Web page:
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grim 18th February 2001 06:49 PM

I am just beginning to build my first speaker project, a small two way bookshelf, and I am wondering what is the best way to construct the crossover. I have selected all of the components but I am unsure of how to assemble them correctly, and I have never seen any step by step instuctions on the process. I have heard of point-to-point soldering, perf board mounting, and pc-board mounting but I am unsure of how do do any of these. Any help would be greatly appreciated, especially with some visual resources.


vdi_nenna 21st February 2001 09:58 PM

What's up Grim!

It would be easier to say that there is no trick to building a crossover, let alone selecting parts & design, but there are some techniques.

I think the easiest thing for you right now is point to point wiring on a pref board. You need to get an understanding of schematics first. You can do that by just looking at other people's designs and placement if they have pictures.

Second, if you don't have soldering experience, you need to get some. You can probably get tips all over the internet by doing searches on Google, Yahoo, ect...
If you have never used a soldering iron, be careful!! Touching the tip is extremely unforgiving. It is a guarenteed burn if you touch anything other than the handle.

You may get away with not having to solder by twisting the leads of the parts, but I don't highly recommend it.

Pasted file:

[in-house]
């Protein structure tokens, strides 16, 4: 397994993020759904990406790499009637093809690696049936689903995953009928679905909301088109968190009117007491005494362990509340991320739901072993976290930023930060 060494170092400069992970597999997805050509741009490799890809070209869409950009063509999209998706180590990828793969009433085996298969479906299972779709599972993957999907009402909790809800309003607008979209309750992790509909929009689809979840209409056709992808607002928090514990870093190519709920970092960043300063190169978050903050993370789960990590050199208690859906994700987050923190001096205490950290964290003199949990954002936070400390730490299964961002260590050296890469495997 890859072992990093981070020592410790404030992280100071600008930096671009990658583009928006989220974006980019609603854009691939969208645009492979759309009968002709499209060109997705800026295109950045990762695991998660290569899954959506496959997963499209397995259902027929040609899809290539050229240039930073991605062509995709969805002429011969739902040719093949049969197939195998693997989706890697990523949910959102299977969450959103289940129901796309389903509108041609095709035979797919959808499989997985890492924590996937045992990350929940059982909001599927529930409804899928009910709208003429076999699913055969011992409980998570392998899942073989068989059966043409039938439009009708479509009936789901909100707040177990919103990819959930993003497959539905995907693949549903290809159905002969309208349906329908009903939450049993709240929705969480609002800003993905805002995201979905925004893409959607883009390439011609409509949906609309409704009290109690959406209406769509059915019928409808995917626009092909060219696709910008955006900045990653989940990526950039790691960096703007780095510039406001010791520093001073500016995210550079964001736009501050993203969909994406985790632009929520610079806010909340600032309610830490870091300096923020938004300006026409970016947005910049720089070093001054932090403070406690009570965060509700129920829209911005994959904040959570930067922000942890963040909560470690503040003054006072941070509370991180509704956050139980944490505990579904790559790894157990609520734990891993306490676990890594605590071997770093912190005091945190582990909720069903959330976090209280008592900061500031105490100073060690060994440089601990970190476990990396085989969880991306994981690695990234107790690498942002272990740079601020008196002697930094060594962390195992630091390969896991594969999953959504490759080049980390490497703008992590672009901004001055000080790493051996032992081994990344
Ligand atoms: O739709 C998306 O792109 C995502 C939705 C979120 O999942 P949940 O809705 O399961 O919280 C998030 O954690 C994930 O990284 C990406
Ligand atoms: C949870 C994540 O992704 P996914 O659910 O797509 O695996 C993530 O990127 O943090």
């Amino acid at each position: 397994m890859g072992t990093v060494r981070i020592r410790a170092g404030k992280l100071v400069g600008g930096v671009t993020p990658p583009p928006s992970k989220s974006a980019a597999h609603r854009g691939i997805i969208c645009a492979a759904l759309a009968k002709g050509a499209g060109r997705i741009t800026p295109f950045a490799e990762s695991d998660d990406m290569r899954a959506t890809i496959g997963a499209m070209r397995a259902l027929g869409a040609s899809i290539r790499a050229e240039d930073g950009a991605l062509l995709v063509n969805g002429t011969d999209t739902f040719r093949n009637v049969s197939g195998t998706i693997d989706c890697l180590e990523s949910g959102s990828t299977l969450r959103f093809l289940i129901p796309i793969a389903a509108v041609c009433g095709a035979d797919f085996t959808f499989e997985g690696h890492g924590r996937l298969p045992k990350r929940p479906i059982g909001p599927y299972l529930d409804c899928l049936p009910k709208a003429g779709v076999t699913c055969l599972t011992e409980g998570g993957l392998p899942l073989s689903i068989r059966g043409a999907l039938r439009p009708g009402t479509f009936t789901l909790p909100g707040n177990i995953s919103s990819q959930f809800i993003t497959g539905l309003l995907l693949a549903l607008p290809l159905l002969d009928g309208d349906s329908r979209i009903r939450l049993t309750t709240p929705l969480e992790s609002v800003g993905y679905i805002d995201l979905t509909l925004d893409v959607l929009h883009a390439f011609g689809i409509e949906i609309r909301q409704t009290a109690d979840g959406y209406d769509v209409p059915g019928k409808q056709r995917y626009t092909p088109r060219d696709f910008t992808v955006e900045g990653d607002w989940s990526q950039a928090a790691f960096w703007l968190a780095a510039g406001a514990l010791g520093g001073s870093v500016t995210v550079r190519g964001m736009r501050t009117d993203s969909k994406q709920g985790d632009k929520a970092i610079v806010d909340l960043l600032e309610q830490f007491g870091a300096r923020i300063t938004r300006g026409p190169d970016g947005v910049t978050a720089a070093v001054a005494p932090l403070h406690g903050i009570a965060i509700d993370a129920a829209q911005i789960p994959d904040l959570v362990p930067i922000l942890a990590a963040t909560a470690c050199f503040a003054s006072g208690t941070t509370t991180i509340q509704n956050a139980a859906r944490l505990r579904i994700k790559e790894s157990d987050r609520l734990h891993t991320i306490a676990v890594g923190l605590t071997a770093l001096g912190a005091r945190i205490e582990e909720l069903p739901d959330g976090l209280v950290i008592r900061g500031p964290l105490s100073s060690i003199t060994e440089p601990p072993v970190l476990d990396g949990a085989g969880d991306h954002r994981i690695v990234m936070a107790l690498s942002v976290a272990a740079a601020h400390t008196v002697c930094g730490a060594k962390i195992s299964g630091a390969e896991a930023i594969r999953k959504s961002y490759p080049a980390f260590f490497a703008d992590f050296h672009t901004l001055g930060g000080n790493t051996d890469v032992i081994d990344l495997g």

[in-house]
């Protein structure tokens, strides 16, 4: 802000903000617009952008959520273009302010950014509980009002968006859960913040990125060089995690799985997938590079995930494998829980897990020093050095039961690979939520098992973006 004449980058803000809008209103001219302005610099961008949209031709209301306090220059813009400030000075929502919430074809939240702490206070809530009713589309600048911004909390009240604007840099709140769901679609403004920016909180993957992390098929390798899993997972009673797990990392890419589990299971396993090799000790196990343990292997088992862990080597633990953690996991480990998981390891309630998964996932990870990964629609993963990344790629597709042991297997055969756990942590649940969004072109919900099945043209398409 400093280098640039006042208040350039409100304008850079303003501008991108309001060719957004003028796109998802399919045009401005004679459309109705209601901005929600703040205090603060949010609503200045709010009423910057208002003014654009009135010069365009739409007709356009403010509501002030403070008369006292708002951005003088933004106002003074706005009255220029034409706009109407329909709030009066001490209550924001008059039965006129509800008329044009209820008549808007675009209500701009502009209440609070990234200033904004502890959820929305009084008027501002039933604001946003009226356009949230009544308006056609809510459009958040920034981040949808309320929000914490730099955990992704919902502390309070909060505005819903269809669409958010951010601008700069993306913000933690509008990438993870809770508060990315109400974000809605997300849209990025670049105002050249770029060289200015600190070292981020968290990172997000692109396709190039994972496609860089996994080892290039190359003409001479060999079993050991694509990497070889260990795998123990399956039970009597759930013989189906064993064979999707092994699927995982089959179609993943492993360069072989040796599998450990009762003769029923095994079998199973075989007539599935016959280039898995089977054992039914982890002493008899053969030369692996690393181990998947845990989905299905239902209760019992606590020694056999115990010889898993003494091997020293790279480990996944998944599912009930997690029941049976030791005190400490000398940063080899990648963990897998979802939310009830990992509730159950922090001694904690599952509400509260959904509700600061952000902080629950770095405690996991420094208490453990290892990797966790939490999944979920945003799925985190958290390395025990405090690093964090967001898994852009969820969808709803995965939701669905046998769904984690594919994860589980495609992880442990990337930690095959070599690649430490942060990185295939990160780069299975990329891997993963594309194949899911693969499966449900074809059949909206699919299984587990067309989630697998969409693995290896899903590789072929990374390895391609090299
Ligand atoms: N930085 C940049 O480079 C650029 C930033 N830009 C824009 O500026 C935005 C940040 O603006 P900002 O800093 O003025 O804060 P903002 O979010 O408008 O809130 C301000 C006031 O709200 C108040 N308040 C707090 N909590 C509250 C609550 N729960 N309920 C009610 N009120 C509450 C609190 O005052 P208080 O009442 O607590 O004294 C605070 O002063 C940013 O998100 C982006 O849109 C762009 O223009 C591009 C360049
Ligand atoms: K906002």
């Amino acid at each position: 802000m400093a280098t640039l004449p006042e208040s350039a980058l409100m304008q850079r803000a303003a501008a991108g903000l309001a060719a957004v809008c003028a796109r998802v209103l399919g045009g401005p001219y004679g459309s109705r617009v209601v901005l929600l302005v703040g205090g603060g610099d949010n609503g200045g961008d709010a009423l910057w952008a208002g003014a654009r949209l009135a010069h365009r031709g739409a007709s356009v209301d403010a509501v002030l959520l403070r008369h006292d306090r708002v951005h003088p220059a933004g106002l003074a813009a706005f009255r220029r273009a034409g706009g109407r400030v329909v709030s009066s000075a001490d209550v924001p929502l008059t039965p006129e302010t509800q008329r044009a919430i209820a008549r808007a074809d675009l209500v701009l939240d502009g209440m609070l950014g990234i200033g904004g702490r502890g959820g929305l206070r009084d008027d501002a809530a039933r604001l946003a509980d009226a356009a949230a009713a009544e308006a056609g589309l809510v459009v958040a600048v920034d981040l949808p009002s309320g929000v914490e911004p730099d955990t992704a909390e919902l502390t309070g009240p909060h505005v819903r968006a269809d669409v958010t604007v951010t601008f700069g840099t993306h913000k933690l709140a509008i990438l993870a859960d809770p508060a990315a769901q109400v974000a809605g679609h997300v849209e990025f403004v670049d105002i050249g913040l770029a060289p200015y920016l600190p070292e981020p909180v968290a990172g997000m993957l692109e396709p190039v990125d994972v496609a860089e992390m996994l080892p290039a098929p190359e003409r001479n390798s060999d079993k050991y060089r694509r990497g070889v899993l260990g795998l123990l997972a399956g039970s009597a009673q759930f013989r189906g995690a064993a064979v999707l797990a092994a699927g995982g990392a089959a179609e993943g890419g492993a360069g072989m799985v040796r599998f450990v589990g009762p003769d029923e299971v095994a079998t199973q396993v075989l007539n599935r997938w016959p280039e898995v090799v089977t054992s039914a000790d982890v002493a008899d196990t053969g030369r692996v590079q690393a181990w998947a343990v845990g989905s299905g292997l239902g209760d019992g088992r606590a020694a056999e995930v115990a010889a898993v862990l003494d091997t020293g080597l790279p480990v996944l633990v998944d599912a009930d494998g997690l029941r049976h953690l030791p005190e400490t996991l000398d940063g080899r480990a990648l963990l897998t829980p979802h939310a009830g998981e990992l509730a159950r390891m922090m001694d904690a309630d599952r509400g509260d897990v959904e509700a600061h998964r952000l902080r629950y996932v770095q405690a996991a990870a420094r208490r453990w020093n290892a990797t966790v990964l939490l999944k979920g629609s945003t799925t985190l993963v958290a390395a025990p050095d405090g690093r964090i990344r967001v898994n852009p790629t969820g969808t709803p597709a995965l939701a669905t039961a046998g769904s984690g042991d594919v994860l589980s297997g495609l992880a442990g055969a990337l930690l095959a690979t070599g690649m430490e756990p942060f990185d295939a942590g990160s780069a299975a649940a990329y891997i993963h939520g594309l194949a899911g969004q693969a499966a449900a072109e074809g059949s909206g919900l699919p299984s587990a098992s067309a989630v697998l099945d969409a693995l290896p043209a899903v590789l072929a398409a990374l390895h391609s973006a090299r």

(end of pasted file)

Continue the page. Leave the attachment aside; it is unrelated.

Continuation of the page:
The only problem I can think of off the top of my head is when placing coils on a board with limited space, you need to orient them so that there is little or no interference between them. If you are looking at a coil that's laying flat and need to place another right next to it, you'll need to place the second coil sitting on it's end like a wheel crashing into the 1st coil. This has shown to produce the least interference.

You can build a crossover basically how it's drawn. You just need to know what the symbols mean. Look up 6db slop, 12db slop, 18db slop, 24 db slop crossovers, ect.

Also, you need to consider how close you place resistors to other elements on your board. e.g., I had a friend who has a set of Infinity RS-5's. He noticed smoke coming out of a port. What happened was a resistor was too close to a coil and the coils covering began to burn. He took them back to get repaired and it happened again. Finally he wised up and called me. I put in new resistors, but lifted them off the board some and away from anything. I had never heard of anything like that before but it's true.

Check out these sites

Good Luck!!


[Edited by vdi_nenna on 02-21-2001 at 05:16 PM]

grim 21st February 2001 11:57 PM

Thanks Vince

I appreciate the help


vdi_nenna 22nd February 2001 01:52 AM

No problem Grim.

There is one more thing, but you may know about this already.

You can by-pass (parallel) large value, good quality capacitors with smaller value, high quality caps. For example, use a polypropolyne cap with the value of 10mF, and use a teflon and tin foil (or another combo of materials) with a .1mF value. Teflon and tin is extremely expensive. About $25 for one .1mF 200v by Reliable. But there are others like polystyrene & tin foil for about $4 from Reliable.

Good qualty would be:
Solen, Axon, Dayton by Parts Express

Better Quality would be:
Reliable, Hovland MusiCaps, MIT and InfiniCaps is another one I think.

These are expensive, but by using a smaller units in parallel, you can achieve some of the benefits. It all depends on what you are trying to achieve.


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